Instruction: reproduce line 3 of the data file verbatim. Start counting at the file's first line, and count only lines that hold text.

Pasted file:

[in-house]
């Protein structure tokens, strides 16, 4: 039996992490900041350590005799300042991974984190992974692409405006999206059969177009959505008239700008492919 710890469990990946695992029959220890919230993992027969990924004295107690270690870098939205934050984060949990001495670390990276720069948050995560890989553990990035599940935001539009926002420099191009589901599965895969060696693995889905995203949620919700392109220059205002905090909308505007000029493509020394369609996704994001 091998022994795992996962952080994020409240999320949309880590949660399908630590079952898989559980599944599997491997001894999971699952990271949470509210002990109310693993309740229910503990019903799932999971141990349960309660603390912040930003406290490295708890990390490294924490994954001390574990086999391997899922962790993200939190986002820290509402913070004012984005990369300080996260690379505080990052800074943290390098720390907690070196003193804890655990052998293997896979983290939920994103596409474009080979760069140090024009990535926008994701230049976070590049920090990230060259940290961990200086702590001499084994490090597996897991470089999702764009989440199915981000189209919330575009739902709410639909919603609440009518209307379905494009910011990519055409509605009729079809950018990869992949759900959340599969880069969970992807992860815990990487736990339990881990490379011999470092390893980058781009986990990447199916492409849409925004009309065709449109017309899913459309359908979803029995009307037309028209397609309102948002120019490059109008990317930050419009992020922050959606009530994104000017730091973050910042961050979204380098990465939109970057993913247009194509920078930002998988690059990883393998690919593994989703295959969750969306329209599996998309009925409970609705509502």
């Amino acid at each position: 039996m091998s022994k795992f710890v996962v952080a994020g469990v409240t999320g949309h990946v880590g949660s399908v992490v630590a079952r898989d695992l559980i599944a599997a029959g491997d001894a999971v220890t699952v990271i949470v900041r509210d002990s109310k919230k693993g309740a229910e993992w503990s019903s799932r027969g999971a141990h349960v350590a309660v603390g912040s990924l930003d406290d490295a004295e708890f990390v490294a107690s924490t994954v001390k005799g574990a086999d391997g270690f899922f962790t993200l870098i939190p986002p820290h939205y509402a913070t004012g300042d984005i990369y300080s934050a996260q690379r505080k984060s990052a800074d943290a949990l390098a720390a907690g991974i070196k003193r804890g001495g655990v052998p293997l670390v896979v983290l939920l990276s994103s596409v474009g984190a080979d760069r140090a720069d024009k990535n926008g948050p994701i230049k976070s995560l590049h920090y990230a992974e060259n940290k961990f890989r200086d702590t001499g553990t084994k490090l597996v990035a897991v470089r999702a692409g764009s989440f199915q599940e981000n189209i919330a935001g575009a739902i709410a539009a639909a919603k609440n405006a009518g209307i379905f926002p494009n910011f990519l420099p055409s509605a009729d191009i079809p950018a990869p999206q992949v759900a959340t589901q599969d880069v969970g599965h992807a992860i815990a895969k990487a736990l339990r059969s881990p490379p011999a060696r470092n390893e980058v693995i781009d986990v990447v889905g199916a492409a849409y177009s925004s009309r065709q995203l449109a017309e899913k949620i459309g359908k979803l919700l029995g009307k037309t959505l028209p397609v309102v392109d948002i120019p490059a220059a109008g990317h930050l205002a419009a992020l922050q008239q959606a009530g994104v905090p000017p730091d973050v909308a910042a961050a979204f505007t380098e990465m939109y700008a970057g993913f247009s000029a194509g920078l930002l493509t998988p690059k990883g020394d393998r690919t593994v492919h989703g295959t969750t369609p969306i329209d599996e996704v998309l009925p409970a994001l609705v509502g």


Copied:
């Amino acid at each position: 039996m091998s022994k795992f710890v996962v952080a994020g469990v409240t999320g949309h990946v880590g949660s399908v992490v630590a079952r898989d695992l559980i599944a599997a029959g491997d001894a999971v220890t699952v990271i949470v900041r509210d002990s109310k919230k693993g309740a229910e993992w503990s019903s799932r027969g999971a141990h349960v350590a309660v603390g912040s990924l930003d406290d490295a004295e708890f990390v490294a107690s924490t994954v001390k005799g574990a086999d391997g270690f899922f962790t993200l870098i939190p986002p820290h939205y509402a913070t004012g300042d984005i990369y300080s934050a996260q690379r505080k984060s990052a800074d943290a949990l390098a720390a907690g991974i070196k003193r804890g001495g655990v052998p293997l670390v896979v983290l939920l990276s994103s596409v474009g984190a080979d760069r140090a720069d024009k990535n926008g948050p994701i230049k976070s995560l590049h920090y990230a992974e060259n940290k961990f890989r200086d702590t001499g553990t084994k490090l597996v990035a897991v470089r999702a692409g764009s989440f199915q599940e981000n189209i919330a935001g575009a739902i709410a539009a639909a919603k609440n405006a009518g209307i379905f926002p494009n910011f990519l420099p055409s509605a009729d191009i079809p950018a990869p999206q992949v759900a959340t589901q599969d880069v969970g599965h992807a992860i815990a895969k990487a736990l339990r059969s881990p490379p011999a060696r470092n390893e980058v693995i781009d986990v990447v889905g199916a492409a849409y177009s925004s009309r065709q995203l449109a017309e899913k949620i459309g359908k979803l919700l029995g009307k037309t959505l028209p397609v309102v392109d948002i120019p490059a220059a109008g990317h930050l205002a419009a992020l922050q008239q959606a009530g994104v905090p000017p730091d973050v909308a910042a961050a979204f505007t380098e990465m939109y700008a970057g993913f247009s000029a194509g920078l930002l493509t998988p690059k990883g020394d393998r690919t593994v492919h989703g295959t969750t369609p969306i329209d599996e996704v998309l009925p409970a994001l609705v509502g």